{[ promptMessage ]}

Bookmark it

{[ promptMessage ]}

Lecture17Notes

# Lecture17Notes - Physics 121 Rotational Motion and Angular...

This preview shows pages 1–3. Sign up to view the full content.

1 Frank L. H. Wolfs Department of Physics and Astronomy, University of Rochester Physics 121, March 25, 2008. Rotational Motion and Angular Momentum. Frank L. H. Wolfs Department of Physics and Astronomy, University of Rochester Physics 121. March 25, 2008. Course Information Topics to be discussed today: Review of Rotational Motion Rolling Motion Angular Momentum Conservation of Angular Momentum Frank L. H. Wolfs Department of Physics and Astronomy, University of Rochester Physics 121. March 25, 2008. Homework set # 7 is now available and is due on Saturday April 5 at 8.30 am. There will be no workshops and ofFce hours for the rest of the week. We will be busy grading exam # 2. The grades for exam # 2 will be distributed via email on Monday March 31. You should pick up your exam in workshop next week. Please check it carefully for any errors.

This preview has intentionally blurred sections. Sign up to view the full version.

View Full Document
2 Frank L. H. Wolfs Department of Physics and Astronomy, University of Rochester Rotational variables. A quick review. The variables that are used to describe rotational motion are: Angular position θ Angular velocity ω = d /dt Angular acceleration α = d /dt The rotational variables are related to the linear variables: Linear position l = R Linear velocity v = R Linear acceleration a = R Frank L. H. Wolfs Department of Physics and Astronomy, University of Rochester Rotational Kinetic Energy. A quick review. Since the components of a rotating object have a non-zero (linear) velocity we can associate a kinetic energy with the rotational motion: The kinetic energy is proportional to square of the rotational velocity ω . Note: the equation is similar to the translational kinetic energy (1/2 mv 2 ) except that instead of being proportional to the the mass m of the object, the rotational kinetic energy is proportional to the moment of inertia I of the object: Note: units of I : kg m 2 K = 1 2 m i v i 2 i ! = 1 2 m i " r i ( ) 2 i ! = 1 2 m i r i 2 i ! # \$ % ( 2 = 1 2 I 2 I = m i r i 2 i ! or I = r 2 dm " Frank L. H. Wolfs Department of Physics and Astronomy, University of Rochester Torque. In general the torque associated with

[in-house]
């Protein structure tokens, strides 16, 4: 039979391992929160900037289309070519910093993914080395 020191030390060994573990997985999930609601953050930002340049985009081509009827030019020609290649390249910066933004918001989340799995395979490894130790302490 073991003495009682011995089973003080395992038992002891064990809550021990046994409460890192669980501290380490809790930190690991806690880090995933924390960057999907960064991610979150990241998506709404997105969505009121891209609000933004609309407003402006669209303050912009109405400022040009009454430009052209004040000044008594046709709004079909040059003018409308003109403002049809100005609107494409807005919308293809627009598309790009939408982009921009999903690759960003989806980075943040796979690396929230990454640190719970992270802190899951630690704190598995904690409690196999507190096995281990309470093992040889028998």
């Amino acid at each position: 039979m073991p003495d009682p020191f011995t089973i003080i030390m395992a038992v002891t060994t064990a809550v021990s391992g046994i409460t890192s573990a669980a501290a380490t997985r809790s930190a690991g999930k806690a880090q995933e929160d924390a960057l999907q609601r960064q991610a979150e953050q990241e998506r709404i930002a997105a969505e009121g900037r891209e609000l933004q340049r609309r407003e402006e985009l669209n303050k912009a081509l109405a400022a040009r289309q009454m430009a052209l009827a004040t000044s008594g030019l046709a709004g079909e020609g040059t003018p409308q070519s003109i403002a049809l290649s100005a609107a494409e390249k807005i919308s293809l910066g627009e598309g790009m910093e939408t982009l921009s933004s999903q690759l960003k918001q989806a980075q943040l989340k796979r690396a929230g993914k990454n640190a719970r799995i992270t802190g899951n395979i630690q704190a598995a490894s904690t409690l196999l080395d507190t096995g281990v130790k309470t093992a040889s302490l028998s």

This is the end of the preview. Sign up to access the rest of the document.

{[ snackBarMessage ]}

### Page1 / 7

Lecture17Notes - Physics 121 Rotational Motion and Angular...

This preview shows document pages 1 - 3. Sign up to view the full document.

View Full Document
Ask a homework question - tutors are online